The new Government has been criticised for dragging its feet on a range of issues. Critics argue that, instead of setting up consultative policy committees, ministers need to "get on with it".
However, as the Government reaches something of a milestone establishing its 100th policy committee, the time has come for all of us, business sector included, to acknowledge that a major change may be taking place in New Zealand government.
Moreover, business, rather than being unnerved by the election result, needs to recognise it has a huge opportunity to influence public policy across a range of issues.
Booing from the touchline might be good fun, but it never changes the end result. To paraphrase US President Lyndon Johnson: it's probably better to have them inside the tent pissing out, than outside the tent pissing in.
We have no brief to defend the Government, but we do believe there are clear signs the Government has a philosophical commitment to discovering which policies will work. It seems more interested in facts than Trumpian "alternative facts". Discovering the facts takes both time and a willingness to listen. As the saying goes "engage brain before opening mouth".
Of course, there are some important caveats to this argument. All governments come into office with some "promissory notes" carried forward from the election campaign. These commitments are often ill-thought through, particularly by Opposition parties short of research capacity and intent on garnering votes.
As a coalition, this Government has more promissory notes than usual and they are pretty well non-negotiable. This category of public policy will turn out to be the most problematic, because implementation of these policies is likely to run into what policy analysts call "the law of unintended consequences".
There is a simple reason for this outcome: campaign commitments are developed with little consultation with key stakeholders who know where the shoe pinches. To those critics who demand instant action, the Government might well answer, "do you want it done now or do you want it done right?" This should reassure business.
The Government's consultative (rather Scandinavian) approach is unusual, as lack of consultation seems to have become a permanent feature of policy-making across the Western world.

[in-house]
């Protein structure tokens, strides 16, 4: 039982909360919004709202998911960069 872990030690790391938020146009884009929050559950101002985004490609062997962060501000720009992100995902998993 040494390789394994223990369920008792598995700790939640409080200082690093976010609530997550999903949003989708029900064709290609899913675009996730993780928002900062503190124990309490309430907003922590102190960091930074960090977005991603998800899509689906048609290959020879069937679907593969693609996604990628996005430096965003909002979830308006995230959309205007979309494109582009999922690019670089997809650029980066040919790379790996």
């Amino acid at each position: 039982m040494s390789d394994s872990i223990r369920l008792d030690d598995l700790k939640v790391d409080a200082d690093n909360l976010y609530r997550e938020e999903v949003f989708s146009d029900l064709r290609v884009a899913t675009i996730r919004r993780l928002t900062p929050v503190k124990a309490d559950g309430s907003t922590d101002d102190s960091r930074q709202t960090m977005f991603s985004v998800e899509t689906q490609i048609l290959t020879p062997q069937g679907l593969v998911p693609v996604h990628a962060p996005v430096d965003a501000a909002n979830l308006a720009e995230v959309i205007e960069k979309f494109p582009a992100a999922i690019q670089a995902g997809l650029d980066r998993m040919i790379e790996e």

Public policy-making has become increasingly frenetic. However, a frantic, pop-up style of policy-making is not a sensible strategy, if only because of those unintended consequences.
In contrast, a policy process characterised by deliberation – reflecting on the (often conflicting) evidence collected via policy review bodies and taking time to generate and evaluate competing options for action – is much more likely to benefit even those who might have opposed the original policy ideas.
In fact, the new Government seems to be going out of its way to reassure business on issues, big and small.
For example, when Tourism Minister Kelvin Davis announced a new working party on freedom camping, he recognised the unintended consequences problem and justified the consultative approach by saying he did not want to kill the golden goose.
Meanwhile the Government has appointed a tripartite Future of Work Forum, bringing together government, business, and labour to improve New Zealand's use of technology, increase productivity, and improve training and skills. Indeed, the Government has grouped major policy themes under its Business Partnership Agenda.
The Ardern Coalition Government appears to have a bigger appetite for policy reform than the previous National Government. Though the recent budget was criticised as less transformational than promised, it will not be seen as the biggest game in town in two years' time. Eventually, many of the much criticised policy committees will have generated a raft of new ideas and specific policy proposals.
In this new environment, business needs to view the deliberative style of policy-making as a window of opportunity for it to test the Government's insistence that it is prepared to listen to those at the coal face.
For example, the review of NCEA has been set up in part because employers have been complaining that school leavers lack the knowledge and skill required by employers.
Business believes in markets, therefore it should enthusiastically join the new vibrant market for policy ideas, and get in the tent.
• Professor Sonia Mazey is Pro-Vice-Chancellor of the University of Canterbury's college of business and law.
• Jeremy Richardson is an adjunct professor in the university's national centre for research on Europe. Both were previously at Oxford University and conducted a study of lobbying in the European Union.